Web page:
Q: Does (S)ilver produce an 'all white' bird or just change the color in a pattern like Gold vs Silver lacing. Considering Delaware chickens, silver birds can be mostly white... perhaps this is how the dirty blush gold is coming through?

    Q: Does epistatic recessive white completely block other colors and patterns? If so, then there could be NO dirty gold coming through. (or is there something else at play here?) Even if recessive white could allow the blush gold, it would require that the hen has a hidden recessive white allele (like Tim stated) to get our 1:1 ratio. If the blush gold would be blocked then we can eliminate recessive white as the primary white in the chicks.


    Concerning the hen:
    I don't have my head wrapped around the birchens or wheatens or E modifiers or the I modifiers and pattern genes (and lots of other things!)
    Looking at the hen, any guesses as to what genes she is displaying? Is there a 'standard' gene set for large cochins as a starting point?
     
  6. I bought a book yesterday with EVERY breed of poultry in it. I found a pic of her... Searched and searches for a name! Can't find her in here, but there's a pic of her! They look identical! I'll keep searching!
     
  7. perryalana21404

    perryalana21404 Out Of The Brooder

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    Thank you PC.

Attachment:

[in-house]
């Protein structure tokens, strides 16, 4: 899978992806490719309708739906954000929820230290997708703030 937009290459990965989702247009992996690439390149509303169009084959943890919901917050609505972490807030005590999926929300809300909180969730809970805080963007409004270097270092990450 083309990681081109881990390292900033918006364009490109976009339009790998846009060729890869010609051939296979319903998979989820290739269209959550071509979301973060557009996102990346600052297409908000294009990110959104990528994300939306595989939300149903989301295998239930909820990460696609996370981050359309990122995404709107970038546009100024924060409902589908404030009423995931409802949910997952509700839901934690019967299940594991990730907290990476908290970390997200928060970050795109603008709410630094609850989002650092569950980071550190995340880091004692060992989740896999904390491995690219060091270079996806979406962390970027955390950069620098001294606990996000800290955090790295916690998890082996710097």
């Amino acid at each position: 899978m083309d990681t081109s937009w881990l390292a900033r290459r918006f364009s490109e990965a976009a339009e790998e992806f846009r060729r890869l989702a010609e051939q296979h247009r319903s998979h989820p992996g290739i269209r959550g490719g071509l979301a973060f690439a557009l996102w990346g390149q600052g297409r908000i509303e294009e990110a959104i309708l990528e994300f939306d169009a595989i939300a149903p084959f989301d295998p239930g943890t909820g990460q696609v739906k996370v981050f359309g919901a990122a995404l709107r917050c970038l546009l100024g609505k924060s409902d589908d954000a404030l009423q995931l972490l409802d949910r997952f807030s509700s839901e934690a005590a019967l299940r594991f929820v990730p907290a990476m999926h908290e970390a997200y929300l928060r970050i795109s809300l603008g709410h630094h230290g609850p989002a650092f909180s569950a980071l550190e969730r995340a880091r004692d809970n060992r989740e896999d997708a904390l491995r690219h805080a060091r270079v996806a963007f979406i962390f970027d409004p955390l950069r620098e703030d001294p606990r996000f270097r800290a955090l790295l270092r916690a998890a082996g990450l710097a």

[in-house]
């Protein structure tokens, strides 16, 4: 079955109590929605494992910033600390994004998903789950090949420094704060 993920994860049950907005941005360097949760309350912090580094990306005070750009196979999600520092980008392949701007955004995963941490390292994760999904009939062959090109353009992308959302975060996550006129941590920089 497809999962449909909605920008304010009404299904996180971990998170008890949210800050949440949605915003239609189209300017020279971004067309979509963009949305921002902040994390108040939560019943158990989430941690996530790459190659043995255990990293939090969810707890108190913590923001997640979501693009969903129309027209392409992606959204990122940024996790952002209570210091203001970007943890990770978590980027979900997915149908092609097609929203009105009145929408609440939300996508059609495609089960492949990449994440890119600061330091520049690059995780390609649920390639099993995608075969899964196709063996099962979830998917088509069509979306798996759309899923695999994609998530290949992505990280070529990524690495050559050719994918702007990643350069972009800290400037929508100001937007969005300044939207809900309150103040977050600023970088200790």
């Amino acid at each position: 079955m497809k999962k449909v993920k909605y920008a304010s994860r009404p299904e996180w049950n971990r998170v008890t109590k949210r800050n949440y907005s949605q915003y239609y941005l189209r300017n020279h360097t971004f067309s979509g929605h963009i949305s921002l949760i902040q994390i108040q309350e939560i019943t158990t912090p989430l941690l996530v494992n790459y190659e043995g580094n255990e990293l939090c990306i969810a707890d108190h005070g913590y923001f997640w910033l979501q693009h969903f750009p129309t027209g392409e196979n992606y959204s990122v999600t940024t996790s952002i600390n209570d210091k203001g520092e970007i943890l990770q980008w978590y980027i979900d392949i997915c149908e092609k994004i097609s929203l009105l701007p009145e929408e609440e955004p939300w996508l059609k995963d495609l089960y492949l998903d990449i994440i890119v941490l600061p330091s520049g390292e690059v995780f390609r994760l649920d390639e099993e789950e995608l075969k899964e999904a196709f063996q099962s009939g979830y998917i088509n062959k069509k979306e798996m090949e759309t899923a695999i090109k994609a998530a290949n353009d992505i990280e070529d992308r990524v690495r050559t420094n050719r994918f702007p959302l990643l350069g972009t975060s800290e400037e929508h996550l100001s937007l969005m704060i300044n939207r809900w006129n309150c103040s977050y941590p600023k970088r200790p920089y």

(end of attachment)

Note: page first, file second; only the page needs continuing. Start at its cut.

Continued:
Update: We have a grandbaby chick that hatched Christmas Day from this hen, actually a chick from one of the hens pictured as chicks above... and it is a black skinned white silkie with extra toes! The only evidence of cross breeding is that the rusty blush is again coming through in the white. Due to the white chicks above having the same blush in their adult feathers, I have to assume that the blush I am seeing in the chick down will probably carry thru into adult plumage.

    Okay Gene Experts, can anybody tell me what gene(s) are responsible for this (apparently) dominant hint of red coming through in otherwise pure white feathers?

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  8. perryalana21404

    perryalana21404 Out Of The Brooder

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    Tim, is this the autosomal red you were talking about before? Does it have a gene symbol and what are its characteristics?
     
  9. Sonoran Silkies

    Sonoran Silkies Flock Mistress

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    Cochins are usually e^b based, but some varieties may have different e-alleles. We'd need better photos that allow us to see the individual feathers in better detail to give you an accurate of likely genes. She probably has Pg, but I cannot tell if she is laced or penciled or even mottled (I doubt, but cannot tell for certain).
     
  10. perryalana21404

    perryalana21404 Out Of The Brooder

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    Thank you Sonoran! That info was gold.

    The large group of chicks have adult plumage that is white with a light casting of a rusty blush. The 3rd generation silky chick also has the blushed downy feathers so I'm betting on it showing up in adult plumage too.

    So where is the rust color coming from? Based upon what you have answered above, none of the whites should be displaying the rust. I'm really confused about this.

    I'll try to get some decent pics of the chicks as adults. Maybe that will help.
    Thank you again!
    Perry